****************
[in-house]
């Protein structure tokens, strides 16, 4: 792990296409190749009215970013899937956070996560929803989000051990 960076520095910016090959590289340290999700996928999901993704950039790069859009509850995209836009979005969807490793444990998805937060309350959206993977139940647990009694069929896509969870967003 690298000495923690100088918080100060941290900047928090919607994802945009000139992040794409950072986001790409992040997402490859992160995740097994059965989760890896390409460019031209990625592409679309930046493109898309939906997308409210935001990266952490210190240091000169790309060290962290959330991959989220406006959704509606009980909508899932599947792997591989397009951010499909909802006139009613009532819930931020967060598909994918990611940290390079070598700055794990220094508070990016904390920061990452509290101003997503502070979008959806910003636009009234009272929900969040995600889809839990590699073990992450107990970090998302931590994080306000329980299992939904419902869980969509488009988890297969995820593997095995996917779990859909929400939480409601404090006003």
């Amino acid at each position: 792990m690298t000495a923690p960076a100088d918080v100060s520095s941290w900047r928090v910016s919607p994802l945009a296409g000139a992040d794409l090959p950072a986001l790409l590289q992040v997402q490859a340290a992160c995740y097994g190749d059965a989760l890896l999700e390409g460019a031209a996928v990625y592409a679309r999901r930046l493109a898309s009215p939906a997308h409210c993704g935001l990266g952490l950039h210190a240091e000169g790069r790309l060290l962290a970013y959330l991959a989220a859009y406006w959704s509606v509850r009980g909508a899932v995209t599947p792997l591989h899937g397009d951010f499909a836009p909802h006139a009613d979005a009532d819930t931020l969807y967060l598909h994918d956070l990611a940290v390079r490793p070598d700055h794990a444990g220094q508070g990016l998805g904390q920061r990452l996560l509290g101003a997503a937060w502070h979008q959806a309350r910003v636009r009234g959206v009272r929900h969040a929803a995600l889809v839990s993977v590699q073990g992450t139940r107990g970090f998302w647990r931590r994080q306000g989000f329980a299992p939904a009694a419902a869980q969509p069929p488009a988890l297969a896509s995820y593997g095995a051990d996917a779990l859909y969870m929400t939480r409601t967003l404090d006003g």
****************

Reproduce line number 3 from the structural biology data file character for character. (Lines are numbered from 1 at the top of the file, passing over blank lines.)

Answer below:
């Amino acid at each position: 792990m690298t000495a923690p960076a100088d918080v100060s520095s941290w900047r928090v910016s919607p994802l945009a296409g000139a992040d794409l090959p950072a986001l790409l590289q992040v997402q490859a340290a992160c995740y097994g190749d059965a989760l890896l999700e390409g460019a031209a996928v990625y592409a679309r999901r930046l493109a898309s009215p939906a997308h409210c993704g935001l990266g952490l950039h210190a240091e000169g790069r790309l060290l962290a970013y959330l991959a989220a859009y406006w959704s509606v509850r009980g909508a899932v995209t599947p792997l591989h899937g397009d951010f499909a836009p909802h006139a009613d979005a009532d819930t931020l969807y967060l598909h994918d956070l990611a940290v390079r490793p070598d700055h794990a444990g220094q508070g990016l998805g904390q920061r990452l996560l509290g101003a997503a937060w502070h979008q959806a309350r910003v636009r009234g959206v009272r929900h969040a929803a995600l889809v839990s993977v590699q073990g992450t139940r107990g970090f998302w647990r931590r994080q306000g989000f329980a299992p939904a009694a419902a869980q969509p069929p488009a988890l297969a896509s995820y593997g095995a051990d996917a779990l859909y969870m929400t939480r409601t967003l404090d006003g």